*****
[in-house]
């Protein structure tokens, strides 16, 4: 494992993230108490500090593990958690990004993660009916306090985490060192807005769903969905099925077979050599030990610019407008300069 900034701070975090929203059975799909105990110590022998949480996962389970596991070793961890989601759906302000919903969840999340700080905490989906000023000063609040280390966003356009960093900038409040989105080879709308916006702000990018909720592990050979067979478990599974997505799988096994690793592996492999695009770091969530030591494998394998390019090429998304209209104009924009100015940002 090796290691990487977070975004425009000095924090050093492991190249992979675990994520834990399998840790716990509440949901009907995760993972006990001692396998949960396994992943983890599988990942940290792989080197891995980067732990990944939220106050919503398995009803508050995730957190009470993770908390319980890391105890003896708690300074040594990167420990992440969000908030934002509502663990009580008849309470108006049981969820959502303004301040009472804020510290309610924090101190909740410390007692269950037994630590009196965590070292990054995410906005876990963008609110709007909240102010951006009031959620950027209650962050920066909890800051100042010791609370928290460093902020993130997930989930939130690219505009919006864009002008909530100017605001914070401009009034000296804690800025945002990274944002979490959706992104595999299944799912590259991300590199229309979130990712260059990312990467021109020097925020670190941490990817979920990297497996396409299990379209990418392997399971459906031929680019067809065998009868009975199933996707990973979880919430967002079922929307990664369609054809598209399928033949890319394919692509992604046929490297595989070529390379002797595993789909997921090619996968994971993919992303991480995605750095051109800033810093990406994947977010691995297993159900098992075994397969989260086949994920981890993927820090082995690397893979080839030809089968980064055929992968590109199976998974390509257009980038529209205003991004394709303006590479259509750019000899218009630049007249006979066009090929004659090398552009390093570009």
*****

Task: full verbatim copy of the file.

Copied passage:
[in-house]
């Protein structure tokens, strides 16, 4: 494992993230108490500090593990958690990004993660009916306090985490060192807005769903969905099925077979050599030990610019407008300069 900034701070975090929203059975799909105990110590022998949480996962389970596991070793961890989601759906302000919903969840999340700080905490989906000023000063609040280390966003356009960093900038409040989105080879709308916006702000990018909720592990050979067979478990599974997505799988096994690793592996492999695009770091969530030591494998394998390019090429998304209209104009924009100015940002 090796290691990487977070975004425009000095924090050093492991190249992979675990994520834990399998840790716990509440949901009907995760993972006990001692396998949960396994992943983890599988990942940290792989080197891995980067732990990944939220106050919503398995009803508050995730957190009470993770908390319980890391105890003896708690300074040594990167420990992440969000908030934002509502663990009580008849309470108006049981969820959502303004301040009472804020510290309610924090101190909740410390007692269950037994630590009196965590070292990054995410906005876990963008609110709007909240102010951006009031959620950027209650962050920066909890800051100042010791609370928290460093902020993130997930989930939130690219505009919006864009002008909530100017605001914070401009009034000296804690800025945002990274944002979490959706992104595999299944799912590259991300590199229309979130990712260059990312990467021109020097925020670190941490990817979920990297497996396409299990379209990418392997399971459906031929680019067809065998009868009975199933996707990973979880919430967002079922929307990664369609054809598209399928033949890319394919692509992604046929490297595989070529390379002797595993789909997921090619996968994971993919992303991480995605750095051109800033810093990406994947977010691995297993159900098992075994397969989260086949994920981890993927820090082995690397893979080839030809089968980064055929992968590109199976998974390509257009980038529209205003991004394709303006590479259509750019000899218009630049007249006979066009090929004659090398552009390093570009």